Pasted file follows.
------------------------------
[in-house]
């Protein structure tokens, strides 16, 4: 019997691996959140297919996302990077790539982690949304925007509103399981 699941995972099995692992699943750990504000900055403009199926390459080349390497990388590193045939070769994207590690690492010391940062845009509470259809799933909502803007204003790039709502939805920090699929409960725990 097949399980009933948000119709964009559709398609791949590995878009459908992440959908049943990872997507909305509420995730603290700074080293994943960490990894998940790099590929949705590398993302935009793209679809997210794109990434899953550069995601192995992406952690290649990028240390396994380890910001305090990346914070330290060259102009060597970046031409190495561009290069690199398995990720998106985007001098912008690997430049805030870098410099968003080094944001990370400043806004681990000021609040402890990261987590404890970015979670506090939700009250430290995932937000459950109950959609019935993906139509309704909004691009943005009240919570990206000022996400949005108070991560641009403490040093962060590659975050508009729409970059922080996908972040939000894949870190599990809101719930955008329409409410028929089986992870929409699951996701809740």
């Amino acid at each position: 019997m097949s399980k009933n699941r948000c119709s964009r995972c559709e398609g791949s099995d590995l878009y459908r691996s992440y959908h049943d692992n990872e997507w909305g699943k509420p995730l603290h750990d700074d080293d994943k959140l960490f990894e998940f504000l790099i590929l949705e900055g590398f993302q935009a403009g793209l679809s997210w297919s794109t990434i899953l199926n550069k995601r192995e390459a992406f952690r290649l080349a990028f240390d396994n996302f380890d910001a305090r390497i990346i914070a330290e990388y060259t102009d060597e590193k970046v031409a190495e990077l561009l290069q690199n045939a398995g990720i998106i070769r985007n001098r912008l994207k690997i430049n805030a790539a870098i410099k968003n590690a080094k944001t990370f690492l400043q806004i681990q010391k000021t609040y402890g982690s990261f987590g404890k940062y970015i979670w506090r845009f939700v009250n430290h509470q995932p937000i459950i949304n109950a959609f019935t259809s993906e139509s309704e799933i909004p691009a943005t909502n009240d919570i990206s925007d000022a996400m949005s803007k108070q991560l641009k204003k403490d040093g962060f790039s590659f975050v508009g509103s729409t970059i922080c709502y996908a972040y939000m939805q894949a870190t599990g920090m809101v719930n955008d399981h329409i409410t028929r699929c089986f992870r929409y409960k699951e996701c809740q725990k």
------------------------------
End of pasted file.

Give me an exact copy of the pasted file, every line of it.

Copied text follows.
[in-house]
């Protein structure tokens, strides 16, 4: 019997691996959140297919996302990077790539982690949304925007509103399981 699941995972099995692992699943750990504000900055403009199926390459080349390497990388590193045939070769994207590690690492010391940062845009509470259809799933909502803007204003790039709502939805920090699929409960725990 097949399980009933948000119709964009559709398609791949590995878009459908992440959908049943990872997507909305509420995730603290700074080293994943960490990894998940790099590929949705590398993302935009793209679809997210794109990434899953550069995601192995992406952690290649990028240390396994380890910001305090990346914070330290060259102009060597970046031409190495561009290069690199398995990720998106985007001098912008690997430049805030870098410099968003080094944001990370400043806004681990000021609040402890990261987590404890970015979670506090939700009250430290995932937000459950109950959609019935993906139509309704909004691009943005009240919570990206000022996400949005108070991560641009403490040093962060590659975050508009729409970059922080996908972040939000894949870190599990809101719930955008329409409410028929089986992870929409699951996701809740």
């Amino acid at each position: 019997m097949s399980k009933n699941r948000c119709s964009r995972c559709e398609g791949s099995d590995l878009y459908r691996s992440y959908h049943d692992n990872e997507w909305g699943k509420p995730l603290h750990d700074d080293d994943k959140l960490f990894e998940f504000l790099i590929l949705e900055g590398f993302q935009a403009g793209l679809s997210w297919s794109t990434i899953l199926n550069k995601r192995e390459a992406f952690r290649l080349a990028f240390d396994n996302f380890d910001a305090r390497i990346i914070a330290e990388y060259t102009d060597e590193k970046v031409a190495e990077l561009l290069q690199n045939a398995g990720i998106i070769r985007n001098r912008l994207k690997i430049n805030a790539a870098i410099k968003n590690a080094k944001t990370f690492l400043q806004i681990q010391k000021t609040y402890g982690s990261f987590g404890k940062y970015i979670w506090r845009f939700v009250n430290h509470q995932p937000i459950i949304n109950a959609f019935t259809s993906e139509s309704e799933i909004p691009a943005t909502n009240d919570i990206s925007d000022a996400m949005s803007k108070q991560l641009k204003k403490d040093g962060f790039s590659f975050v508009g509103s729409t970059i922080c709502y996908a972040y939000m939805q894949a870190t599990g920090m809101v719930n955008d399981h329409i409410t028929r699929c089986f992870r929409y409960k699951e996701c809740q725990k």